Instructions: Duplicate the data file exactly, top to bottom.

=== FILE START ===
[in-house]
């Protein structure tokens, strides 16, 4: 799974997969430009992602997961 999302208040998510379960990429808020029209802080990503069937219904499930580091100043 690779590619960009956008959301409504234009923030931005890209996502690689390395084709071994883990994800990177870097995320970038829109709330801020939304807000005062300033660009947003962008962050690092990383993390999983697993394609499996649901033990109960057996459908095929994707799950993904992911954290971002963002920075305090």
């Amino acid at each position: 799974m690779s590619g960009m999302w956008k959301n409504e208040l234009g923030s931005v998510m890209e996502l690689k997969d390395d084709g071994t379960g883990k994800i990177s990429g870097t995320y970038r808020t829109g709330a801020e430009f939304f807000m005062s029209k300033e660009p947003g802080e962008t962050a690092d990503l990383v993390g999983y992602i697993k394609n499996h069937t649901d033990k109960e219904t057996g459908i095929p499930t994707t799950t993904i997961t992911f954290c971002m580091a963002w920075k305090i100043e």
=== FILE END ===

[in-house]
């Protein structure tokens, strides 16, 4: 799974997969430009992602997961 999302208040998510379960990429808020029209802080990503069937219904499930580091100043 690779590619960009956008959301409504234009923030931005890209996502690689390395084709071994883990994800990177870097995320970038829109709330801020939304807000005062300033660009947003962008962050690092990383993390999983697993394609499996649901033990109960057996459908095929994707799950993904992911954290971002963002920075305090």
């Amino acid at each position: 799974m690779s590619g960009m999302w956008k959301n409504e208040l234009g923030s931005v998510m890209e996502l690689k997969d390395d084709g071994t379960g883990k994800i990177s990429g870097t995320y970038r808020t829109g709330a801020e430009f939304f807000m005062s029209k300033e660009p947003g802080e962008t962050a690092d990503l990383v993390g999983y992602i697993k394609n499996h069937t649901d033990k109960e219904t057996g459908i095929p499930t994707t799950t993904i997961t992911f954290c971002m580091a963002w920075k305090i100043e």